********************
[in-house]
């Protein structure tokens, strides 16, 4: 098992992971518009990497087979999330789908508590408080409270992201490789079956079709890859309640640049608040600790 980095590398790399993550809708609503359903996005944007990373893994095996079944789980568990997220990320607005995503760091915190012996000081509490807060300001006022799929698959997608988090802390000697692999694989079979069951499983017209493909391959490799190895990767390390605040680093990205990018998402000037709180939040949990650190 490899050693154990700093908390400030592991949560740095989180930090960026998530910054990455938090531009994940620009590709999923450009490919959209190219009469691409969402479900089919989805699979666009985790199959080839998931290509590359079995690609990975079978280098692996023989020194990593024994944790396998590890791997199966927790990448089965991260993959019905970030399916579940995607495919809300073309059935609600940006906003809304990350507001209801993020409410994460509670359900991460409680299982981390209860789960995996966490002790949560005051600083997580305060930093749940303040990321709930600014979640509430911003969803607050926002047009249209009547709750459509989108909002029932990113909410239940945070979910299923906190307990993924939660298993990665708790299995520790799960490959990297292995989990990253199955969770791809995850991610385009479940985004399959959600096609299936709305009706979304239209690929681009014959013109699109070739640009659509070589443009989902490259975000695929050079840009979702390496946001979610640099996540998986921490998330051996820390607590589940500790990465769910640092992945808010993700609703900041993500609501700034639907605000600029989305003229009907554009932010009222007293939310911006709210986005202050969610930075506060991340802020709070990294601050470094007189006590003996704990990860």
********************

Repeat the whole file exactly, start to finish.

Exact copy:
[in-house]
């Protein structure tokens, strides 16, 4: 098992992971518009990497087979999330789908508590408080409270992201490789079956079709890859309640640049608040600790 980095590398790399993550809708609503359903996005944007990373893994095996079944789980568990997220990320607005995503760091915190012996000081509490807060300001006022799929698959997608988090802390000697692999694989079979069951499983017209493909391959490799190895990767390390605040680093990205990018998402000037709180939040949990650190 490899050693154990700093908390400030592991949560740095989180930090960026998530910054990455938090531009994940620009590709999923450009490919959209190219009469691409969402479900089919989805699979666009985790199959080839998931290509590359079995690609990975079978280098692996023989020194990593024994944790396998590890791997199966927790990448089965991260993959019905970030399916579940995607495919809300073309059935609600940006906003809304990350507001209801993020409410994460509670359900991460409680299982981390209860789960995996966490002790949560005051600083997580305060930093749940303040990321709930600014979640509430911003969803607050926002047009249209009547709750459509989108909002029932990113909410239940945070979910299923906190307990993924939660298993990665708790299995520790799960490959990297292995989990990253199955969770791809995850991610385009479940985004399959959600096609299936709305009706979304239209690929681009014959013109699109070739640009659509070589443009989902490259975000695929050079840009979702390496946001979610640099996540998986921490998330051996820390607590589940500790990465769910640092992945808010993700609703900041993500609501700034639907605000600029989305003229009907554009932010009222007293939310911006709210986005202050969610930075506060991340802020709070990294601050470094007189006590003996704990990860």